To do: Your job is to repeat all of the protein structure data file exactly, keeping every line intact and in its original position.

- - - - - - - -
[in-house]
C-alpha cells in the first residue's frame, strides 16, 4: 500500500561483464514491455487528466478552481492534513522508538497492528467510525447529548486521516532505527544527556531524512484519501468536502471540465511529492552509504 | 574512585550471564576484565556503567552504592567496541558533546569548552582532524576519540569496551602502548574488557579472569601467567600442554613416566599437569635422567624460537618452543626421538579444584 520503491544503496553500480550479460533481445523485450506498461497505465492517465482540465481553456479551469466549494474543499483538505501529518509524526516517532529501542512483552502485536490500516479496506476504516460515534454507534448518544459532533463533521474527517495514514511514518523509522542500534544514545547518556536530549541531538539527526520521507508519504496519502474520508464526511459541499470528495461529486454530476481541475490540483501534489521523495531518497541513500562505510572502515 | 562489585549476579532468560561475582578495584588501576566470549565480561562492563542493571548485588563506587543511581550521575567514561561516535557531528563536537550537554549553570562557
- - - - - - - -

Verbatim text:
[in-house]
C-alpha cells in the first residue's frame, strides 16, 4: 500500500561483464514491455487528466478552481492534513522508538497492528467510525447529548486521516532505527544527556531524512484519501468536502471540465511529492552509504 | 574512585550471564576484565556503567552504592567496541558533546569548552582532524576519540569496551602502548574488557579472569601467567600442554613416566599437569635422567624460537618452543626421538579444584 520503491544503496553500480550479460533481445523485450506498461497505465492517465482540465481553456479551469466549494474543499483538505501529518509524526516517532529501542512483552502485536490500516479496506476504516460515534454507534448518544459532533463533521474527517495514514511514518523509522542500534544514545547518556536530549541531538539527526520521507508519504496519502474520508464526511459541499470528495461529486454530476481541475490540483501534489521523495531518497541513500562505510572502515 | 562489585549476579532468560561475582578495584588501576566470549565480561562492563542493571548485588563506587543511581550521575567514561561516535557531528563536537550537554549553570562557